The Symbolic and Connectionist Paradigms
The modern study of cognition finds itself with two widely endorsed but seemingly incongruous theoretical paradigms. The first of these, inspired by formal logic and the digital computer, sees reasoning in the principled manipulation of structured symbolic representations. The second, inspired by the physiology of the brain, sees reasoning as the behavior that emerges from the direct interactions found in large networks of simple processing components. Each paradigm has its own accomplishments, problems, methodology, proponents, and agenda.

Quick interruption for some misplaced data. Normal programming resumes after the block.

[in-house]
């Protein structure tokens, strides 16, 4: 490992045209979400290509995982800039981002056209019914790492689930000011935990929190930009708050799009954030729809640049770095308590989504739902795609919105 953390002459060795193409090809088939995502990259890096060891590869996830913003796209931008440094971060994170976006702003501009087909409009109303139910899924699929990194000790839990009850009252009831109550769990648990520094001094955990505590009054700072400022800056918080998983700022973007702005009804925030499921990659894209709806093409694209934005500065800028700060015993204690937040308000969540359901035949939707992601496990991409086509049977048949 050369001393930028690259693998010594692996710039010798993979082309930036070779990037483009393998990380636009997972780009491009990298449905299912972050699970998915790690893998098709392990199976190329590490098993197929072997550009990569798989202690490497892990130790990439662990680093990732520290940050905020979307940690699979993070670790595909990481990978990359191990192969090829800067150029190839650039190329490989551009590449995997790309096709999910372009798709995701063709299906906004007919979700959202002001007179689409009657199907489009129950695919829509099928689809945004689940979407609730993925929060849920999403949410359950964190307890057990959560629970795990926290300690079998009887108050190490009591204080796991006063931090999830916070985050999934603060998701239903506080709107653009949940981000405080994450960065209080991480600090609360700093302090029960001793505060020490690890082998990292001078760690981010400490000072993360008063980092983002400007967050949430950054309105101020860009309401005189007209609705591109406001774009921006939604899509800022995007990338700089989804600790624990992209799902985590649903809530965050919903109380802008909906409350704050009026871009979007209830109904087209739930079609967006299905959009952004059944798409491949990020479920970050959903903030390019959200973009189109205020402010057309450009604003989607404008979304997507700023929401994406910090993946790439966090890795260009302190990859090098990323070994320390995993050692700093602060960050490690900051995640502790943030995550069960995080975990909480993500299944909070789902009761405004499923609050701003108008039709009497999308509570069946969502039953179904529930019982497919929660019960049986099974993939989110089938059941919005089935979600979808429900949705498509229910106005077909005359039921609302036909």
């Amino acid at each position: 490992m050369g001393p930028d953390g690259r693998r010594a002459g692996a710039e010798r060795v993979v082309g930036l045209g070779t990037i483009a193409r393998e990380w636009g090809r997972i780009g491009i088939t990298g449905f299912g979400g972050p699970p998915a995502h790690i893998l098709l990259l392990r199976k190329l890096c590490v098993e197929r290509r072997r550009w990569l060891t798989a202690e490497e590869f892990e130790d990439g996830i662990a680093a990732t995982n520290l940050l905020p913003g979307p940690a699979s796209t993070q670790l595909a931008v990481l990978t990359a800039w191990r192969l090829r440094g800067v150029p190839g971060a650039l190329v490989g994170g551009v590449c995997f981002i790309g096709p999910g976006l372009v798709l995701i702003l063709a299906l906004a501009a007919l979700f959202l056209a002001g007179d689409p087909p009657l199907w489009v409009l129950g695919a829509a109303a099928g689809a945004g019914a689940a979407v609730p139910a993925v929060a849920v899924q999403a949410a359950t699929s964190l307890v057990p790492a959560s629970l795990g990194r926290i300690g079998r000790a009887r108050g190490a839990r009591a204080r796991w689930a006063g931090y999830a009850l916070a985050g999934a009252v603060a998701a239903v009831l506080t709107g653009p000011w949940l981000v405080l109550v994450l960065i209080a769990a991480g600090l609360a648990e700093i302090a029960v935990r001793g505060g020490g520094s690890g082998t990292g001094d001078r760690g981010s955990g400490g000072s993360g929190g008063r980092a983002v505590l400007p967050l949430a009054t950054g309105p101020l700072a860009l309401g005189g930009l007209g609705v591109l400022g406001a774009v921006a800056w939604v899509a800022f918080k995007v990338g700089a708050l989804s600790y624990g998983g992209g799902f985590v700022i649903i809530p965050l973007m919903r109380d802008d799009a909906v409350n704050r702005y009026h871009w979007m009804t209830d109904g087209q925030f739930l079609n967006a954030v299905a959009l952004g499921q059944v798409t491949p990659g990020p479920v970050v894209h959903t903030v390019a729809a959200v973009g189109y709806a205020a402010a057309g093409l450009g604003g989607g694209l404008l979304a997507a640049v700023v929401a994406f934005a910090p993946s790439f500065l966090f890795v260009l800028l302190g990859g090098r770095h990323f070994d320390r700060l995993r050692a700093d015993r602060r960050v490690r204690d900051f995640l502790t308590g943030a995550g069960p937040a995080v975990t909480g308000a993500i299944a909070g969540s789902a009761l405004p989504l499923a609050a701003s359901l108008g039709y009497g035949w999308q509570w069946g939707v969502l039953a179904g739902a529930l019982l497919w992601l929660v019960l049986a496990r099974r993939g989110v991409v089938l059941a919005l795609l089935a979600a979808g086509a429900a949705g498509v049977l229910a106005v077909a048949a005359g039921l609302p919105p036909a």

This book records the thoughts of researchers -- from both computer science and philosophy -- on resolving the debate between the symbolic and connectionist paradigms. It addresses theoretical and methodological issues throughout, but at the same time exhibits the current attempts of practicing cognitive scientists to solve real problems.